Is the IMF's Gold Really There?
Source: Free Gold Money Report, James Turk (5/5/10)
"Is this gold really nothing more than phantom bookkeeping entries?"
Instead of owning gold, the IMF may just own claims to the portion of the "Gold and Gold Receivables" that was 'paid' to the IMF as subscriptions for membership by the countries that joined the IMF. In other words, through their central banks, countries have given a claim to the IMF for the gold reserves they have in their vault, if any, and the gold they have removed from the vault to loan to bullion banks as a fundamental tool of the gold price suppression scheme so thoroughly and painstakingly documented by GATA since its founding more than 10 years ago.
So does the IMF really own gold? Or does it only own claims to gold, some or all of which has been removed from central bank (CB) vaults and loaned?
So instead of straightforward answers from the IMF, we need to rely on bits and pieces of evidence that become available, which we can then ponder to reach a logical conclusion. In other words, even though the IMF may be loathe to admit it, 1+1 still equals 2.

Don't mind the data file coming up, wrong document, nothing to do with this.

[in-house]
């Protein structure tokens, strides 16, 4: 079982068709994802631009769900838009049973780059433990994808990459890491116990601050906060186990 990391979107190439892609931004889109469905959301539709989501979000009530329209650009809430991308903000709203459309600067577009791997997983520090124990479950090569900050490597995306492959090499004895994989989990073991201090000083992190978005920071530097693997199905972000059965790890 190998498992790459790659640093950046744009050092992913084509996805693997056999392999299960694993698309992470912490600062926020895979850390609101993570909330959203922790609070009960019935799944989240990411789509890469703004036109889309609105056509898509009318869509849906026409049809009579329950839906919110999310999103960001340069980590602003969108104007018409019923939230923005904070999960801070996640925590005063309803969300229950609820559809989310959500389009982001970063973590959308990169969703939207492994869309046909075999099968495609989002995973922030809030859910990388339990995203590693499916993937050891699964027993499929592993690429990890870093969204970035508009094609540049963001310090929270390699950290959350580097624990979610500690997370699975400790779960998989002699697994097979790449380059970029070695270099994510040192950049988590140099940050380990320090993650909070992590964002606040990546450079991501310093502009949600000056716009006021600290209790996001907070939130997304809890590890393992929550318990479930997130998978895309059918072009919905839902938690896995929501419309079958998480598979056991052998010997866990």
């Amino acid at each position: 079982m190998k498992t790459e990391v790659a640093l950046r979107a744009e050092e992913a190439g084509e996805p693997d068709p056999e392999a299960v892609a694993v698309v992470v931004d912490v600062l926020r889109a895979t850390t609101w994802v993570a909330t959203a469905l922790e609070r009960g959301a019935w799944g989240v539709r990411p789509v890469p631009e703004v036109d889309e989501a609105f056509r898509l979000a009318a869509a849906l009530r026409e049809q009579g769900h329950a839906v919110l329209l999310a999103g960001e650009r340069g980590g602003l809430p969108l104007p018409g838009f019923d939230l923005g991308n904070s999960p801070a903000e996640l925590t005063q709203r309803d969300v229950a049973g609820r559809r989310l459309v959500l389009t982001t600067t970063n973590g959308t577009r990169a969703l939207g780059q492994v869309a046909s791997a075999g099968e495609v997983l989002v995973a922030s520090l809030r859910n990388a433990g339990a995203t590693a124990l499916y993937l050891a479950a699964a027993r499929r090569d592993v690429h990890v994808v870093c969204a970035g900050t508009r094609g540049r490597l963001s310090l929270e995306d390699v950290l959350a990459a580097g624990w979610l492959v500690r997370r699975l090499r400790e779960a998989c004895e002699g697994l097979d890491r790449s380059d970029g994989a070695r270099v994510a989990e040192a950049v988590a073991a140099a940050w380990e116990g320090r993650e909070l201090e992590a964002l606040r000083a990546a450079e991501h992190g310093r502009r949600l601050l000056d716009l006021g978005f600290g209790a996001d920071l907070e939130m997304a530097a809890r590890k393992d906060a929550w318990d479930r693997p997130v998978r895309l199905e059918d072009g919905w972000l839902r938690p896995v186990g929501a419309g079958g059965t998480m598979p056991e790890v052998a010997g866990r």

It was therefore startling to read some important anecdotal evidence about IMF accounting practices in today's Wall Street Journal. In an article entitled Who's on the Hook for the IMF's Greek Bailout?
If countries don't even transfer to the IMF the national currencies these countries can create out of thin air with bookkeeping entries, are they really going to transfer to the IMF the physical gold they hold in reserve and simply pledged to the IMF?
I think we can therefore safely conclude why the IMF flatly refused to answer some simple but pointed questions about the state of its gold holdings from reporter Vince Veneziani of Business Insider. The IMF doesn't have any gold.